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The Stigmatisation of Saint Francis
Sassetta
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Saint Francis of Assisi kneels in a rocky landscape, hands raised in prayer, gazing up at a vision of Christ floating in the sky. Christ has the six wings of a seraphim and his arms are extended as if on the Cross. Rays from Christ’s stigmata – the wounds he received at the Crucifixion – impress the same wounds on Saint Francis.

This painting is the fourth of eight scenes representing the life of Saint Francis that were made for the back of the San Sepolcro Altarpiece (seven are in the National Gallery’s collection). This was on the bottom row on the left, next to Saint Francis before the Pope: The Granting of the Indulgence of the Portiuncula. The Portiuncula Indulgence, one of the first to grant absolution from all sins, was controversial as it had not been confirmed by a papal bull. Franciscan writers claimed that God had granted Francis the stigmata as a visible sign of divine approval.

Key facts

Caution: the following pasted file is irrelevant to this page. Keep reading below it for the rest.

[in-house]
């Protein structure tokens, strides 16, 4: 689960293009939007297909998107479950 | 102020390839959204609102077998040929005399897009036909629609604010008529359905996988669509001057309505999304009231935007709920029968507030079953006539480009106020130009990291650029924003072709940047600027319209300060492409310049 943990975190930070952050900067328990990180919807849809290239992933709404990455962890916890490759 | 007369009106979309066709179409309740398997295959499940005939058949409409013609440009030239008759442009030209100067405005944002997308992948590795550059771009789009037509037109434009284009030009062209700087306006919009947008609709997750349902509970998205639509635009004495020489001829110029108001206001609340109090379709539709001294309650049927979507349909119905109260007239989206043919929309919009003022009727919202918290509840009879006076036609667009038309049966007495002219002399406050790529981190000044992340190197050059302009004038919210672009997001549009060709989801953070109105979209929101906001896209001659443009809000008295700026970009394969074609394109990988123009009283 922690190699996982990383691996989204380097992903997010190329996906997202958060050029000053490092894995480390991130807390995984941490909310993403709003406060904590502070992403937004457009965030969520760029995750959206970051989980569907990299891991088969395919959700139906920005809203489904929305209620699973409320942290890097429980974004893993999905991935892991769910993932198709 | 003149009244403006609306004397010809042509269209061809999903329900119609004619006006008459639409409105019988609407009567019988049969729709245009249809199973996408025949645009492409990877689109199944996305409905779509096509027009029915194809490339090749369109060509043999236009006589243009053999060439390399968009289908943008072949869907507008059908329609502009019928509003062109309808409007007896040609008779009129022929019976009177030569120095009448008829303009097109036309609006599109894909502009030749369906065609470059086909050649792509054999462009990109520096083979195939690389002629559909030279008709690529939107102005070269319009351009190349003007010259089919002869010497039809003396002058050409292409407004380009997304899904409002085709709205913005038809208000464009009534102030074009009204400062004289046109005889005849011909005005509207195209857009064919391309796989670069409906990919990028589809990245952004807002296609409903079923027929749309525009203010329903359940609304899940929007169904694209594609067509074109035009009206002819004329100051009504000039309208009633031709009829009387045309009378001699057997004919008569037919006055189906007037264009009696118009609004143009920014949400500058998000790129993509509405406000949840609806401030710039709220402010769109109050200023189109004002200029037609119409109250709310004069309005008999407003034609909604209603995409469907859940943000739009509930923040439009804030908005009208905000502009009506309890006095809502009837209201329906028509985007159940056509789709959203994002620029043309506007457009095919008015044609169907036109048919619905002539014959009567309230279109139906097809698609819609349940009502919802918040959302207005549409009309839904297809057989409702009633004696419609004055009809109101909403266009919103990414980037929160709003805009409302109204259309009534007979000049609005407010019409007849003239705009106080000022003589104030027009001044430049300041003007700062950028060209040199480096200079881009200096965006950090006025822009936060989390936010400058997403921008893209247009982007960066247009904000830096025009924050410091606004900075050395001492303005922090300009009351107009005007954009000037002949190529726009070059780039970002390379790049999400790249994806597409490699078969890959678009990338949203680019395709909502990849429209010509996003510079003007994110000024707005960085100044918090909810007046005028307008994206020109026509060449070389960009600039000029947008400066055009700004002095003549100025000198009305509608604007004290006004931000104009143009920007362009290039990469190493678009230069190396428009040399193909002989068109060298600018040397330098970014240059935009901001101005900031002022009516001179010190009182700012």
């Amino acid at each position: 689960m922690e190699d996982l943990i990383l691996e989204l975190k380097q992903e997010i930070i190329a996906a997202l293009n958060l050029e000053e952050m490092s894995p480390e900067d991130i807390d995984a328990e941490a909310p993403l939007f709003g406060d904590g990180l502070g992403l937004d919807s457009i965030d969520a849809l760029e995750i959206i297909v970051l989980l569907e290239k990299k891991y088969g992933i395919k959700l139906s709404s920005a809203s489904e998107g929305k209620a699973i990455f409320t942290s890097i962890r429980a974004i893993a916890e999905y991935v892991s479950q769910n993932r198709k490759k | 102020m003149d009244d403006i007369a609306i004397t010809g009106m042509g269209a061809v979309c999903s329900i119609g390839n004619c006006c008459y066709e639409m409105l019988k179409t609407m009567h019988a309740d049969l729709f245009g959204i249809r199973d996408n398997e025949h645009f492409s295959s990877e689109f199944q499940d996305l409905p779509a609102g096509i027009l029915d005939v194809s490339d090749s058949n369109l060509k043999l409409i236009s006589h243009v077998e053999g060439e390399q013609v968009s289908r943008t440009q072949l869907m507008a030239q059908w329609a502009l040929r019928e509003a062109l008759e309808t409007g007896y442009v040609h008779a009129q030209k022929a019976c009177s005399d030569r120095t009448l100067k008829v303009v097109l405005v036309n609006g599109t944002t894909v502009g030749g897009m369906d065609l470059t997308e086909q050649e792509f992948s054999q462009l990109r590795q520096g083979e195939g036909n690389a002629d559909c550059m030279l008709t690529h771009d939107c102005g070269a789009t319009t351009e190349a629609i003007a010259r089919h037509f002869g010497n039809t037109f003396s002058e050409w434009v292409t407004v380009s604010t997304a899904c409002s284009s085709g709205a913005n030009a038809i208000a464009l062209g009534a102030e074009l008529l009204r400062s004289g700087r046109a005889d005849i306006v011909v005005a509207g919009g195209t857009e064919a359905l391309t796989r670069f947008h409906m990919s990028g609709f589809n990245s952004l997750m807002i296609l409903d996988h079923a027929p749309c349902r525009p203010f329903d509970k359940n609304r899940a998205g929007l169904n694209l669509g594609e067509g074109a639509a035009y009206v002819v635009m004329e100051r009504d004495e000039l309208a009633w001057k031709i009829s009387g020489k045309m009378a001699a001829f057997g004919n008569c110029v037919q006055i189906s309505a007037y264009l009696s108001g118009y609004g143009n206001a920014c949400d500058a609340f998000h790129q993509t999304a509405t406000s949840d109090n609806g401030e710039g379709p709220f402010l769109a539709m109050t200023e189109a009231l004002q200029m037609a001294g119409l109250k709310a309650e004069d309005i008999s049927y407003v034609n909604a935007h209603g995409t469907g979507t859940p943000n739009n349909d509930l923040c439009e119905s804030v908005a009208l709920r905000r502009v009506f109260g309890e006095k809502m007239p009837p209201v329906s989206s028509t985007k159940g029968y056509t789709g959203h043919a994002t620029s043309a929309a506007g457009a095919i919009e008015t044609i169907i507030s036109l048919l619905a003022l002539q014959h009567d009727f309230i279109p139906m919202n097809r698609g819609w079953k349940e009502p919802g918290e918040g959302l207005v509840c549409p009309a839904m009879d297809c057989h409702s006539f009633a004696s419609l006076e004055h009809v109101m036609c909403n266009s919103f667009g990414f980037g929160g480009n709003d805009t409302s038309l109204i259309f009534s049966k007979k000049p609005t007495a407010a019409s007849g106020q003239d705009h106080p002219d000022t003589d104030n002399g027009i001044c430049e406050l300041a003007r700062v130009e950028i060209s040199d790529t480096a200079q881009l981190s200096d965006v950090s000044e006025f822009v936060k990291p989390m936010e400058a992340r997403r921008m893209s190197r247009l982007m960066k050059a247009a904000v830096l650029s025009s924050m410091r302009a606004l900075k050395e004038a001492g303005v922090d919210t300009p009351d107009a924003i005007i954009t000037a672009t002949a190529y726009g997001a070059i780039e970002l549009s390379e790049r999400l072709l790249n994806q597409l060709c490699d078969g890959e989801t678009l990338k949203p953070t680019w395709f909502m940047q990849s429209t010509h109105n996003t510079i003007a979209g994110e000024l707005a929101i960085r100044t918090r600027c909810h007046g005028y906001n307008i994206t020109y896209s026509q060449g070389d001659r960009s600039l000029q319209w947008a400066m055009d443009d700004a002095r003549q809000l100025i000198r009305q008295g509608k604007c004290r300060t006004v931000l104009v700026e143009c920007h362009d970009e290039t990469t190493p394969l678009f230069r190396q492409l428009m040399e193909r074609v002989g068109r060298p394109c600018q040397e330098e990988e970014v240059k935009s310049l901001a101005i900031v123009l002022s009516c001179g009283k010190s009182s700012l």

Artist Sassetta
Artist dates active by 1427; died 1450
Full title The Stigmatisation of Saint Francis
Series San Sepolcro Altarpiece
Date made 1437-44
Medium and support Egg tempera on poplar
Dimensions 87.8 x 52.5 cm
Acquisition credit Bought with contributions from the Art Fund, Benjamin Guinness and Lord Bearsted, 1934
Inventory number NG4760
Location in Gallery Room 52
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San Sepolcro Altarpiece

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These paintings were once part of one of the largest and most splendid altarpieces of the early Italian Renaissance. Made up of almost 60 panels, the double-sided altarpiece was painted for the high altar of San Francesco in Borgo San Sepolcro, a town near Arezzo. The back, which was seen primarily by the friars, showed Saint Francis in glory surrounded by eight scenes of his life, seven of which are in the National Gallery’s collection.

Unusually, surviving documents tell us a lot about how it was commissioned, constructed and paid for. The project was begun in 1426 but had foundered, and in September 1437 Sassetta took over. In early 1439 two friars visited him in Siena, bringing the scripta, a document stating what he was to depict. Although they provided the text, the artist provided the imagination: the scripta states that the friars, themselves artisans, and the painter together should decide on the details.

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